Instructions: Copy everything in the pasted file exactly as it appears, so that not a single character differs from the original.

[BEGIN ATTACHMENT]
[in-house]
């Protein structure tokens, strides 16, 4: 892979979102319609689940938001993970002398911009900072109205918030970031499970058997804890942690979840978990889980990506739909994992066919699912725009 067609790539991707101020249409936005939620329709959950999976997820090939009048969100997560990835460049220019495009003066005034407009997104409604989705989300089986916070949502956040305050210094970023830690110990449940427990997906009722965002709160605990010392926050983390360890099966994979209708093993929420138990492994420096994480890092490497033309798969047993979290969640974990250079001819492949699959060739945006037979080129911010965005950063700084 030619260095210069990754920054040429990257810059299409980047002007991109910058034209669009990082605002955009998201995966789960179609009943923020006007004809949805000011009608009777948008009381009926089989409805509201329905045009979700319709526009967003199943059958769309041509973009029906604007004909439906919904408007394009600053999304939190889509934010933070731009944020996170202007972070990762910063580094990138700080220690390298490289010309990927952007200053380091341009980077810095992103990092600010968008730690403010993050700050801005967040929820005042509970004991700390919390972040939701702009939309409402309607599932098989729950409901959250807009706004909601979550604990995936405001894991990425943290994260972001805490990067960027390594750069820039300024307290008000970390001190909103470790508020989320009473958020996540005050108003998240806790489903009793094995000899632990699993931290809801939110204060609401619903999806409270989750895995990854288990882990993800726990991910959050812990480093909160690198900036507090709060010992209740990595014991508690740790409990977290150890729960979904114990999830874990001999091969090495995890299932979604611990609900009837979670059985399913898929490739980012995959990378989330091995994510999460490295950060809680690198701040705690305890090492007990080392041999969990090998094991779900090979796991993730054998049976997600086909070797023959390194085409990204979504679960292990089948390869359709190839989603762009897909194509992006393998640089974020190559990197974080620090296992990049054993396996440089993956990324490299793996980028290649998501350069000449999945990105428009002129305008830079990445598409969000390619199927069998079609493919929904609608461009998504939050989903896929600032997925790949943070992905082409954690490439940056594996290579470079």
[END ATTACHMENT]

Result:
[in-house]
């Protein structure tokens, strides 16, 4: 892979979102319609689940938001993970002398911009900072109205918030970031499970058997804890942690979840978990889980990506739909994992066919699912725009 067609790539991707101020249409936005939620329709959950999976997820090939009048969100997560990835460049220019495009003066005034407009997104409604989705989300089986916070949502956040305050210094970023830690110990449940427990997906009722965002709160605990010392926050983390360890099966994979209708093993929420138990492994420096994480890092490497033309798969047993979290969640974990250079001819492949699959060739945006037979080129911010965005950063700084 030619260095210069990754920054040429990257810059299409980047002007991109910058034209669009990082605002955009998201995966789960179609009943923020006007004809949805000011009608009777948008009381009926089989409805509201329905045009979700319709526009967003199943059958769309041509973009029906604007004909439906919904408007394009600053999304939190889509934010933070731009944020996170202007972070990762910063580094990138700080220690390298490289010309990927952007200053380091341009980077810095992103990092600010968008730690403010993050700050801005967040929820005042509970004991700390919390972040939701702009939309409402309607599932098989729950409901959250807009706004909601979550604990995936405001894991990425943290994260972001805490990067960027390594750069820039300024307290008000970390001190909103470790508020989320009473958020996540005050108003998240806790489903009793094995000899632990699993931290809801939110204060609401619903999806409270989750895995990854288990882990993800726990991910959050812990480093909160690198900036507090709060010992209740990595014991508690740790409990977290150890729960979904114990999830874990001999091969090495995890299932979604611990609900009837979670059985399913898929490739980012995959990378989330091995994510999460490295950060809680690198701040705690305890090492007990080392041999969990090998094991779900090979796991993730054998049976997600086909070797023959390194085409990204979504679960292990089948390869359709190839989603762009897909194509992006393998640089974020190559990197974080620090296992990049054993396996440089993956990324490299793996980028290649998501350069000449999945990105428009002129305008830079990445598409969000390619199927069998079609493919929904609608461009998504939050989903896929600032997925790949943070992905082409954690490439940056594996290579470079």